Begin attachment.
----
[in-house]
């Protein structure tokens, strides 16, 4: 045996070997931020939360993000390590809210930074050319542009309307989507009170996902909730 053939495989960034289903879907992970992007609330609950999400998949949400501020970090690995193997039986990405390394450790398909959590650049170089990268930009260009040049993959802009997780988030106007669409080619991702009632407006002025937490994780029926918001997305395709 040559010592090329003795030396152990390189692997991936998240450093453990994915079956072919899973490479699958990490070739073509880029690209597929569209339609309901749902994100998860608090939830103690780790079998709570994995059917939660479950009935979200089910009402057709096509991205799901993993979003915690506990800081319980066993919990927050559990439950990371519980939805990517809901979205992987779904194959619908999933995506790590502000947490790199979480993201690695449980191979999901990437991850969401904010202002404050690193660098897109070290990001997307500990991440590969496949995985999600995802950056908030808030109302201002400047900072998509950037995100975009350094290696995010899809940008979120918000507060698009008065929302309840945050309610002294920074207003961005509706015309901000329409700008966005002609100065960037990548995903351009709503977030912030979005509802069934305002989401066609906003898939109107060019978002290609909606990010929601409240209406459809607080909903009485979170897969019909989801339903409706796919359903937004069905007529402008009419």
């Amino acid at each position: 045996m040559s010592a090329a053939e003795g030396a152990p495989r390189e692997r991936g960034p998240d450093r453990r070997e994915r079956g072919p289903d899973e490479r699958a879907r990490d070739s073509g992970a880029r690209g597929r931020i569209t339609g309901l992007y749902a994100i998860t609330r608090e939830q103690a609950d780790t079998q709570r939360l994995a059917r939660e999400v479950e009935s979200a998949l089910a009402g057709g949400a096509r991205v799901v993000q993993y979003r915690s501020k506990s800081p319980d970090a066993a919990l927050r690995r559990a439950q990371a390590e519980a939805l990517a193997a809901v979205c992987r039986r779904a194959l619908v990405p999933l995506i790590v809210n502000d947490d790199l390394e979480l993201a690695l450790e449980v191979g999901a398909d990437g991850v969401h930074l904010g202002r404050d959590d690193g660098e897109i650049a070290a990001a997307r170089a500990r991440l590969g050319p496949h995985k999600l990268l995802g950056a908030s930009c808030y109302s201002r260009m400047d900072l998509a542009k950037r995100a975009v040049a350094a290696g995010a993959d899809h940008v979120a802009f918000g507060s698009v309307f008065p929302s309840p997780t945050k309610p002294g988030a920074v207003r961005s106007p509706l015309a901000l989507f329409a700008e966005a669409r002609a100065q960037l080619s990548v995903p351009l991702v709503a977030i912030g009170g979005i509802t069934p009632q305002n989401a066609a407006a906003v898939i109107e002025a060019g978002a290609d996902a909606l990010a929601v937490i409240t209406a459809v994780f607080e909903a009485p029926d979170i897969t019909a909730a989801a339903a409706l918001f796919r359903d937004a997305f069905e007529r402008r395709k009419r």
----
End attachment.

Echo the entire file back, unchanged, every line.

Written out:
[in-house]
């Protein structure tokens, strides 16, 4: 045996070997931020939360993000390590809210930074050319542009309307989507009170996902909730 053939495989960034289903879907992970992007609330609950999400998949949400501020970090690995193997039986990405390394450790398909959590650049170089990268930009260009040049993959802009997780988030106007669409080619991702009632407006002025937490994780029926918001997305395709 040559010592090329003795030396152990390189692997991936998240450093453990994915079956072919899973490479699958990490070739073509880029690209597929569209339609309901749902994100998860608090939830103690780790079998709570994995059917939660479950009935979200089910009402057709096509991205799901993993979003915690506990800081319980066993919990927050559990439950990371519980939805990517809901979205992987779904194959619908999933995506790590502000947490790199979480993201690695449980191979999901990437991850969401904010202002404050690193660098897109070290990001997307500990991440590969496949995985999600995802950056908030808030109302201002400047900072998509950037995100975009350094290696995010899809940008979120918000507060698009008065929302309840945050309610002294920074207003961005509706015309901000329409700008966005002609100065960037990548995903351009709503977030912030979005509802069934305002989401066609906003898939109107060019978002290609909606990010929601409240209406459809607080909903009485979170897969019909989801339903409706796919359903937004069905007529402008009419």
């Amino acid at each position: 045996m040559s010592a090329a053939e003795g030396a152990p495989r390189e692997r991936g960034p998240d450093r453990r070997e994915r079956g072919p289903d899973e490479r699958a879907r990490d070739s073509g992970a880029r690209g597929r931020i569209t339609g309901l992007y749902a994100i998860t609330r608090e939830q103690a609950d780790t079998q709570r939360l994995a059917r939660e999400v479950e009935s979200a998949l089910a009402g057709g949400a096509r991205v799901v993000q993993y979003r915690s501020k506990s800081p319980d970090a066993a919990l927050r690995r559990a439950q990371a390590e519980a939805l990517a193997a809901v979205c992987r039986r779904a194959l619908v990405p999933l995506i790590v809210n502000d947490d790199l390394e979480l993201a690695l450790e449980v191979g999901a398909d990437g991850v969401h930074l904010g202002r404050d959590d690193g660098e897109i650049a070290a990001a997307r170089a500990r991440l590969g050319p496949h995985k999600l990268l995802g950056a908030s930009c808030y109302s201002r260009m400047d900072l998509a542009k950037r995100a975009v040049a350094a290696g995010a993959d899809h940008v979120a802009f918000g507060s698009v309307f008065p929302s309840p997780t945050k309610p002294g988030a920074v207003r961005s106007p509706l015309a901000l989507f329409a700008e966005a669409r002609a100065q960037l080619s990548v995903p351009l991702v709503a977030i912030g009170g979005i509802t069934p009632q305002n989401a066609a407006a906003v898939i109107e002025a060019g978002a290609d996902a909606l990010a929601v937490i409240t209406a459809v994780f607080e909903a009485p029926d979170i897969t019909a909730a989801a339903a409706l918001f796919r359903d937004a997305f069905e007529r402008r395709k009419r």